“We’ve got to get you some water,” Woodruff said.

“No can do,” Bob replied.  “One drop and I’ll expanded like a Magic Grow capsule.  You’ll have to cut me out of this suit with a paring knife.  I’m fline…fine.”

“How do you expect to help the helpless when you’re in need of medical attention?”

“Whenever the call, no matter the peril, you can always count on Xposure.”

Bob placed his hands on his hips and looked thoughtful up at the fire escape beside them.

“You went with Exposure, huh?”




“That’s what I said, Exposure.”

“No, X-posure.”

Bob crossed his forearms over his chest.

“Fine,” Woodruff said, crossing his forearms over his chest.  “Ex…posure.”

“Now you’ve got it.”

“And your superpower is a good tan?”

“My skin can soak up the rays from the sun, like Superman, and change color like a chameleon.”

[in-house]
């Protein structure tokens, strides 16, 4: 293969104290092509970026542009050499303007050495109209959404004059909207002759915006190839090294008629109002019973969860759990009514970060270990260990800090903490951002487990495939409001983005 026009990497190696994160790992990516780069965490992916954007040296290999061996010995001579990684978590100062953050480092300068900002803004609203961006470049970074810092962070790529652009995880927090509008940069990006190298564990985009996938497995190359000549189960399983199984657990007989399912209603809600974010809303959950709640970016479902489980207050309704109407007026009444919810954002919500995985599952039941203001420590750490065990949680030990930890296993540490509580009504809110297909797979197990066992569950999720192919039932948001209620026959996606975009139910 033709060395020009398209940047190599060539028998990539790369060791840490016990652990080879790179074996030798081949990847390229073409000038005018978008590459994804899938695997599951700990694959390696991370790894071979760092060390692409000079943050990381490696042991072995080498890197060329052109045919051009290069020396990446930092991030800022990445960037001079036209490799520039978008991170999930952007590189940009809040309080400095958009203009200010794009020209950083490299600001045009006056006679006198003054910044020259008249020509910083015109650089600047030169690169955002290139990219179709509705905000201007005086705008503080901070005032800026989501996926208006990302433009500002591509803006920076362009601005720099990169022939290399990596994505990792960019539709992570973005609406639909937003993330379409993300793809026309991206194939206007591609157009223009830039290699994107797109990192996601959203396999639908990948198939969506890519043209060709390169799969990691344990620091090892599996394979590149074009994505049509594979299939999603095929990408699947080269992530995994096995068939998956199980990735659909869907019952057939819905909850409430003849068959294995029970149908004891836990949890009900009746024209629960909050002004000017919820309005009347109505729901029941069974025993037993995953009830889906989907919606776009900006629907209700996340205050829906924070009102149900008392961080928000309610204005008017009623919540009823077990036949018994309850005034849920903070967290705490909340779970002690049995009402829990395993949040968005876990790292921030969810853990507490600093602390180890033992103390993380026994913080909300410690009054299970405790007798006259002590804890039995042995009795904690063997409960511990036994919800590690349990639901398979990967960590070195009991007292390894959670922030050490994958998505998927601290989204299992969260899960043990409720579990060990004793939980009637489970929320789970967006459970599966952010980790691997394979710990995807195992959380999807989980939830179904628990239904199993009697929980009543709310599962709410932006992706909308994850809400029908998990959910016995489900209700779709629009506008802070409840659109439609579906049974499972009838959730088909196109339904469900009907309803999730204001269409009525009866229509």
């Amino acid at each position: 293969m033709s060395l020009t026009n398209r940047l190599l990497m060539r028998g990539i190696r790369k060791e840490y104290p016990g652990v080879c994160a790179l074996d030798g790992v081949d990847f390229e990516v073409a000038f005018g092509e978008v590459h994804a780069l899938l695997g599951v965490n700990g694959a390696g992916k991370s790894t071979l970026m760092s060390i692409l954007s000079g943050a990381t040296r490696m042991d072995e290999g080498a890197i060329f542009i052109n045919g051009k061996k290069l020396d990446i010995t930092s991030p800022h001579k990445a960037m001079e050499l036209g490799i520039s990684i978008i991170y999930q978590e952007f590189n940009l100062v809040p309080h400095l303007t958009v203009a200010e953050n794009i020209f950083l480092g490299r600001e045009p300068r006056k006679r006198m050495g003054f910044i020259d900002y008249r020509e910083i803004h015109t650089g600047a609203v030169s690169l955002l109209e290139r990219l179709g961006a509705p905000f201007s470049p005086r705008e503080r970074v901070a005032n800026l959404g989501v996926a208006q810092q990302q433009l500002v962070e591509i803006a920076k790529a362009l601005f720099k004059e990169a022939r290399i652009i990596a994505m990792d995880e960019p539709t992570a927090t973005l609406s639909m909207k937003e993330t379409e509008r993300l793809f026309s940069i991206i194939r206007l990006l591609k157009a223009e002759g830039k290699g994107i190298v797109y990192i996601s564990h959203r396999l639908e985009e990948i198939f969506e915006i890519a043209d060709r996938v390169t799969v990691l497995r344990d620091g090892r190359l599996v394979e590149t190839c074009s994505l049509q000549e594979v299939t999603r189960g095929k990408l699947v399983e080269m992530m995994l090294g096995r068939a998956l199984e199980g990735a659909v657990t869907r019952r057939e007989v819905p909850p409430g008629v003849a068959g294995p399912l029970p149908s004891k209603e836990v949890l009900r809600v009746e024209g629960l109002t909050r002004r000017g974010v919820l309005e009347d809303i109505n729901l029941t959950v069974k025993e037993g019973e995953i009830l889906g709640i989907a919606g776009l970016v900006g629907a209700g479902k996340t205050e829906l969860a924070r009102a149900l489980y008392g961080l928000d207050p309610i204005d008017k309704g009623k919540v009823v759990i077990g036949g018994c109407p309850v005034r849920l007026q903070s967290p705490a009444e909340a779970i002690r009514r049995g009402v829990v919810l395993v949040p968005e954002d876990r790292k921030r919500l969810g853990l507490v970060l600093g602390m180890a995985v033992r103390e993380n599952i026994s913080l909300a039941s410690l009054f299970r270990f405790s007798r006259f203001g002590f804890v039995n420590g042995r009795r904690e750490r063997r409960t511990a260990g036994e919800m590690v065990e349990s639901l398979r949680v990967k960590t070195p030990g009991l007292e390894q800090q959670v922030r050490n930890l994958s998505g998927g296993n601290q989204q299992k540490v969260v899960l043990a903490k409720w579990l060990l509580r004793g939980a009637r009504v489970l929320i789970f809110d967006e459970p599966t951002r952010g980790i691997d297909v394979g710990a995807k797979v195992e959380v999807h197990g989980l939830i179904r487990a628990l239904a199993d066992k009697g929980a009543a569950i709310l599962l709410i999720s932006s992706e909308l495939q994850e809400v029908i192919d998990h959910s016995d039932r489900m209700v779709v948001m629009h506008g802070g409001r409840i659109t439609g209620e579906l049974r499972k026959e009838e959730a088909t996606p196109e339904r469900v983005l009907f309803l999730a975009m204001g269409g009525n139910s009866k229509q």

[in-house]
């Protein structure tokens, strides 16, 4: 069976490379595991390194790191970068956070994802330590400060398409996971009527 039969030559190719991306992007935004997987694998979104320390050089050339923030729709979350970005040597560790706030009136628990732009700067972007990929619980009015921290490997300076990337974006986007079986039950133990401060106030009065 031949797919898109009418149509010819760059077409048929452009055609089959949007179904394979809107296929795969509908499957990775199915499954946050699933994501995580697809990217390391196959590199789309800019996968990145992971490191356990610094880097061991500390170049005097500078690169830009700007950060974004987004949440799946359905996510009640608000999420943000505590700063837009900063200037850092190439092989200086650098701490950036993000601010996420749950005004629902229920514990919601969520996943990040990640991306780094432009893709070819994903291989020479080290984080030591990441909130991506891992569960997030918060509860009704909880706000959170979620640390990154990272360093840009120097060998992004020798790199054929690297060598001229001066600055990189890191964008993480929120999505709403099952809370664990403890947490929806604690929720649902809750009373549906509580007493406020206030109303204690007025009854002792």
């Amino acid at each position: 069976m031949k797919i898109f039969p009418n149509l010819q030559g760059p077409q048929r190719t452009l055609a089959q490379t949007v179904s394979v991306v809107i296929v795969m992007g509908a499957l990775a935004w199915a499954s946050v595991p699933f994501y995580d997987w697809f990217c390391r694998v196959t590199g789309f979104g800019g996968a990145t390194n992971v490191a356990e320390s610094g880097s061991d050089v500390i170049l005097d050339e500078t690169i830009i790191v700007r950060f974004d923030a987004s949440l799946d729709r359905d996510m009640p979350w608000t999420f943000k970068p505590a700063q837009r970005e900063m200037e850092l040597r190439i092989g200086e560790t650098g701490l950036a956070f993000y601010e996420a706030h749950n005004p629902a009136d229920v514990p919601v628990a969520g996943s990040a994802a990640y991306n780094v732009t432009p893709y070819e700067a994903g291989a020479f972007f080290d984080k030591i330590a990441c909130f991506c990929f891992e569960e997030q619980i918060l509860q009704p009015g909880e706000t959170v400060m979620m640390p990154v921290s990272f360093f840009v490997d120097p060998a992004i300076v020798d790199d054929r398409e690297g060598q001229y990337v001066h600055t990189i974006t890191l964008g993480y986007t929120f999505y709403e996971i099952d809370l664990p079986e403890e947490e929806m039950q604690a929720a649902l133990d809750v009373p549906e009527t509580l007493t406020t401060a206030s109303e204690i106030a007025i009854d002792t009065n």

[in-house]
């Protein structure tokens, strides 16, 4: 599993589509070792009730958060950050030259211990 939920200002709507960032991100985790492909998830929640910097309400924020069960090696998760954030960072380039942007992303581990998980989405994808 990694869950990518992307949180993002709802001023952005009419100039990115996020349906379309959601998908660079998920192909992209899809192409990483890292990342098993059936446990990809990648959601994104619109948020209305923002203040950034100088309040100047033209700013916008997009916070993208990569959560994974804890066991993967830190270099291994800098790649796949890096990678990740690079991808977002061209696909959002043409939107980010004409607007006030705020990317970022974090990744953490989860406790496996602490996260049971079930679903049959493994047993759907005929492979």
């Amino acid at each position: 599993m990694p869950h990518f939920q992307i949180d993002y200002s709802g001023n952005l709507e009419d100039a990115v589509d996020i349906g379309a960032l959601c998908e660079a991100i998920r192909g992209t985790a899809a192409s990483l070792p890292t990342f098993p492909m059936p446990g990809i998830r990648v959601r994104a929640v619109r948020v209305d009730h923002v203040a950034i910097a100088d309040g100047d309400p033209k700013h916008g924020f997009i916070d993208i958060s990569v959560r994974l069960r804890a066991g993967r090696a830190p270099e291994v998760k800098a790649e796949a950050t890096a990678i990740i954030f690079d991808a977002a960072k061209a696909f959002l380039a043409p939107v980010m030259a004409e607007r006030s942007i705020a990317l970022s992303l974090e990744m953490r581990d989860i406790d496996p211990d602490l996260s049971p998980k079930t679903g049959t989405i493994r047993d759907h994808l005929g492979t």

“That’s just tanning, you should be Tan Man.”

“Um, my powers come from ultraviolet radiation,” Bob said.  “What do your powers come from, education?”

“Education is more powerful than a good tan!”

“Tell that to George Hamilton!”

“Now I know why Batman works alone,” Woodruff muttered.

“Yeah,” Bob said.  “Robin, Alfred, Commissioner Gordon, totally alone.”

“An orphan, a butler, and a snitch.”

“How dare you?!”

“I’m sorry, Bob…”


“Exposure,” Woodruff corrected.  “We didn’t get all dressed up to fight each other.  Let’s remember why we’re here.”

“You’re right,” Bob said.  “It’s just so hard.  We’ve been walking around for like ten minutes and there’s no crime anywhere.”



“Well the sun is going down so crime is bound to go up.”

“You’re just saying that to make me feel better.”

“No, really,” Woodruff said.  “Statistically speaking, you’re much more likely to be a victim of a crime at night.”